Otter is a term used by gay men, referring to a subset of men who blend the physical and social traits of both bears and twinks, both invoking and defying traditional masculinity. Otters may be defined by physical appearance, tastes, expression of traditionally gendered traits, and/or personal affiliation.
The generic image of an otter is a man of average build with a fair amount of body hair, and usually dressing in ways that combine traditional masculinity with a subversion of it. Otter presentation often leans into the casual, and otters are frequently considered to be laid back. They are distinguished from bears physically by their smaller frames as well as through their presentation being further distanced from the ruggedly masculine aesthetic. Gay men who fit the description of otters often consider themselves unaligned due to their balance of both masculine and feminine expressions of their manhood.
The origin of the otter label is unclear, but most agree it began as one of the many sub-categories of bears, allowing a gay tribe for men who prioritize gender expression across their physical body as well as their presentation and appearance.
Otter culture took root from wider bear culture, and as such otters are almost always welcome in bear-centric spaces despite their differences. Many labels that share this origin derive their name from bears as well, sharing the animal-based etymology. Otters are so named because of the animal’s lithe, hair-covered and whiskery appearance, analogous to that of the gay men it describes.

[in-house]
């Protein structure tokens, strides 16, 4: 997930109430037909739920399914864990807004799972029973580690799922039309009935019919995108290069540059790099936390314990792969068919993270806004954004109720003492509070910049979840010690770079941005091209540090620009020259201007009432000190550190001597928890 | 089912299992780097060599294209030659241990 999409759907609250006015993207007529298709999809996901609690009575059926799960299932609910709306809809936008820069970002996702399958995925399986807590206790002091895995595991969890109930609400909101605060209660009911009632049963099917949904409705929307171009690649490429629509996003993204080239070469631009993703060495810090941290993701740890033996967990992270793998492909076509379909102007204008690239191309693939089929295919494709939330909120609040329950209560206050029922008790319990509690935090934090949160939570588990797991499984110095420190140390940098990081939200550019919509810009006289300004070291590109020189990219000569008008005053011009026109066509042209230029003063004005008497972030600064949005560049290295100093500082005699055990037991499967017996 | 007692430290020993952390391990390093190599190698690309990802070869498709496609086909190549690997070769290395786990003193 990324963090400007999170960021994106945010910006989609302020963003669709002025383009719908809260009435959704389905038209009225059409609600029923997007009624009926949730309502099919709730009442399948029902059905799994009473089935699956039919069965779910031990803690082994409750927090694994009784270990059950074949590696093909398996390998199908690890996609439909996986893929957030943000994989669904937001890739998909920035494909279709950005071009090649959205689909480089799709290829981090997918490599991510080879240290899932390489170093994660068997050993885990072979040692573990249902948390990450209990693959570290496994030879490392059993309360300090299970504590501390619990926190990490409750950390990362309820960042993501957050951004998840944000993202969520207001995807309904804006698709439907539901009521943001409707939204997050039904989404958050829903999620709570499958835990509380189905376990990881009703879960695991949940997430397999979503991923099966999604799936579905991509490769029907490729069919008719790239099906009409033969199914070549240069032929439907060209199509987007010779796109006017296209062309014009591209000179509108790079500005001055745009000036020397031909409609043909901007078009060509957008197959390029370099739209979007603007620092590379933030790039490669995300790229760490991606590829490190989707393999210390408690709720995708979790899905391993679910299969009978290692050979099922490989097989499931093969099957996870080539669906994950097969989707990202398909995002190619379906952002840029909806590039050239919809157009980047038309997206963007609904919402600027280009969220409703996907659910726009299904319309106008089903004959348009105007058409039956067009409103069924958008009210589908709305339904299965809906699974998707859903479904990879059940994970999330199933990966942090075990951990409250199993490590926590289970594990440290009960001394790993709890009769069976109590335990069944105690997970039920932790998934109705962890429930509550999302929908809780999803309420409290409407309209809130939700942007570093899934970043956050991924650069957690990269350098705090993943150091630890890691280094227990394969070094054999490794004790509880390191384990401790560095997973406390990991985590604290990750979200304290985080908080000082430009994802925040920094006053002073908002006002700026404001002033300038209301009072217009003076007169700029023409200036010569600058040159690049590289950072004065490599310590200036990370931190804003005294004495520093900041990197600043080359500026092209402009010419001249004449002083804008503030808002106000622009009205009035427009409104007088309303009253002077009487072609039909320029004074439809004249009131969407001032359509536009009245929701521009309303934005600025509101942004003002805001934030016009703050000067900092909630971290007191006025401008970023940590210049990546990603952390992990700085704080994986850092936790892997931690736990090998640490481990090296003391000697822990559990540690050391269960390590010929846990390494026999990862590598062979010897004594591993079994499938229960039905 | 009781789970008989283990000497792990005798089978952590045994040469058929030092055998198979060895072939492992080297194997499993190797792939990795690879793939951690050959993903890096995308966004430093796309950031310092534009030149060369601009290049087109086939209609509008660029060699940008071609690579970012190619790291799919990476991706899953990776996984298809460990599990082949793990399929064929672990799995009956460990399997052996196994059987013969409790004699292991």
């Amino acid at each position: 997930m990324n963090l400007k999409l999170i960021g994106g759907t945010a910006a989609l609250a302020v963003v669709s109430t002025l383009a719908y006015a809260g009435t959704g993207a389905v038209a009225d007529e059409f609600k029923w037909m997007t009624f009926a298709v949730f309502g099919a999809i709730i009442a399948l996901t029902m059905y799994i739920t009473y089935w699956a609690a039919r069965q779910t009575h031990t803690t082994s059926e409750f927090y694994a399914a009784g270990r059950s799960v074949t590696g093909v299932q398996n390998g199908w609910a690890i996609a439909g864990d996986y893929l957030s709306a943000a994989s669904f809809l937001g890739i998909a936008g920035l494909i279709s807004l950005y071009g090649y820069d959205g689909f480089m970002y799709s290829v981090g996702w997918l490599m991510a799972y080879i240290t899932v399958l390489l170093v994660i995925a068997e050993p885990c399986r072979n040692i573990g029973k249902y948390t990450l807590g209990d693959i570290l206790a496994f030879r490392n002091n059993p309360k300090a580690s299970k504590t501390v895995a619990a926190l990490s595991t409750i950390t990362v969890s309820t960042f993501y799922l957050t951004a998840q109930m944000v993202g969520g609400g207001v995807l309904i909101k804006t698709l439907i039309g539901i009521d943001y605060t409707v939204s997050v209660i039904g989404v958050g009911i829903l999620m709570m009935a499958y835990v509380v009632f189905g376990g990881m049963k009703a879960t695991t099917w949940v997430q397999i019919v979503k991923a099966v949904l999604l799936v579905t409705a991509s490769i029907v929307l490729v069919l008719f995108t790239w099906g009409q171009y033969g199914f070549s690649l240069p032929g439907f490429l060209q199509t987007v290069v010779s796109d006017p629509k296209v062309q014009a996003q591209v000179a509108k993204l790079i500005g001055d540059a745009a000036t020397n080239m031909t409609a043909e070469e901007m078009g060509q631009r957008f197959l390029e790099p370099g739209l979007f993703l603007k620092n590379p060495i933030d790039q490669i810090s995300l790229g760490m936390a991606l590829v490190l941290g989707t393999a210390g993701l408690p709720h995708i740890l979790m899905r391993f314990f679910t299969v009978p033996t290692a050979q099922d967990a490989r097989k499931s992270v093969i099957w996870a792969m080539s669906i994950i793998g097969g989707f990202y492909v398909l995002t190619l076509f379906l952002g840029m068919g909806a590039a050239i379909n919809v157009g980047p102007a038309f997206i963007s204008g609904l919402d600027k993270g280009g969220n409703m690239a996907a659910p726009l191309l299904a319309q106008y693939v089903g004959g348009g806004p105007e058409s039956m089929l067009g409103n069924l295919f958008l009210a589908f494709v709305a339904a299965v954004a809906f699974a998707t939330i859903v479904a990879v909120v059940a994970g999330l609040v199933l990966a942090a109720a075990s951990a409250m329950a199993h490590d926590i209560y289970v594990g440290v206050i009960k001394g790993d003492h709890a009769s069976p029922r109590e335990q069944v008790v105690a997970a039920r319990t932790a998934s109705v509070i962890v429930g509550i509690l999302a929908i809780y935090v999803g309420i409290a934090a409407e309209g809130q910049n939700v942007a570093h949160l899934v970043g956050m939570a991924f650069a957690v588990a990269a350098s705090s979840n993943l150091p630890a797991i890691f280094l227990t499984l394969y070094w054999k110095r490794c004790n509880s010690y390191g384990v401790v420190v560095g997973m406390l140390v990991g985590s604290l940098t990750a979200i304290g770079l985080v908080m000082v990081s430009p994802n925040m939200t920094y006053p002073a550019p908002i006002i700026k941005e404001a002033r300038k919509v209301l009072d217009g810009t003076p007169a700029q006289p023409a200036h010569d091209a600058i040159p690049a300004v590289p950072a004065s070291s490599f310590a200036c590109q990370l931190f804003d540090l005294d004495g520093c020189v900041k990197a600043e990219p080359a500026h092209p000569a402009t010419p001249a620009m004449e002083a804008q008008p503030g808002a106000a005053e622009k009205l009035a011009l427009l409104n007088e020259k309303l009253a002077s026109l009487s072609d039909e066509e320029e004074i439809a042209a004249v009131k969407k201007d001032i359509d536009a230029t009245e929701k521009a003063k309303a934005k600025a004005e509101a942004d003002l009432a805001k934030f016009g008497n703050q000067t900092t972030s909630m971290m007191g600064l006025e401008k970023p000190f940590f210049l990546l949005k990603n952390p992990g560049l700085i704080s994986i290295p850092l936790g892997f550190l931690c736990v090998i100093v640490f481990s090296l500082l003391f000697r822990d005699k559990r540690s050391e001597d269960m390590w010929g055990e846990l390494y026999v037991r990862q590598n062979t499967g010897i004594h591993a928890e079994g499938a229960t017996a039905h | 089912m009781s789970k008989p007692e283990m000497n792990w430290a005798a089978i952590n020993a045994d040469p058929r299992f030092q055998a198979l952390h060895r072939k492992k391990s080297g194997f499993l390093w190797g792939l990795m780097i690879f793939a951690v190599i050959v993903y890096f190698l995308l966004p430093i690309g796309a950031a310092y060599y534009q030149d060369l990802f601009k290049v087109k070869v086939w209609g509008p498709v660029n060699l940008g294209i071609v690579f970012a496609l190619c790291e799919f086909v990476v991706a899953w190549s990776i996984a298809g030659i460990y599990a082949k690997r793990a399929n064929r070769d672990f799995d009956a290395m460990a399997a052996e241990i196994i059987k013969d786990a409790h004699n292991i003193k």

As a group, otters are usually perceived as calm, laid-back and casual, occasionally compared to the ‘guy next door’ stereotype. Otters generally stand apart from other subcultural terms by not encouraging the expectation that the stereotype of the feminine gay man be entirely rejected; there tends to be significant variation in the presentation of otters compared to bears and twinks, which are somewhat binary in their expression. While otter culture tends towards the masculine, it isn’t as masculine-dominated as bear culture. Otters are distinct from cubs, which are younger bears. It is fairly common for an otter to become a bear as he ages, particularly as the physical aging of men and others with testosterone-dominant bodies tends to bring them in line with the body type expected of bears.
There is no widely-used flag for the otter community. The most used flag was designed by DeviantArt user Toadhops.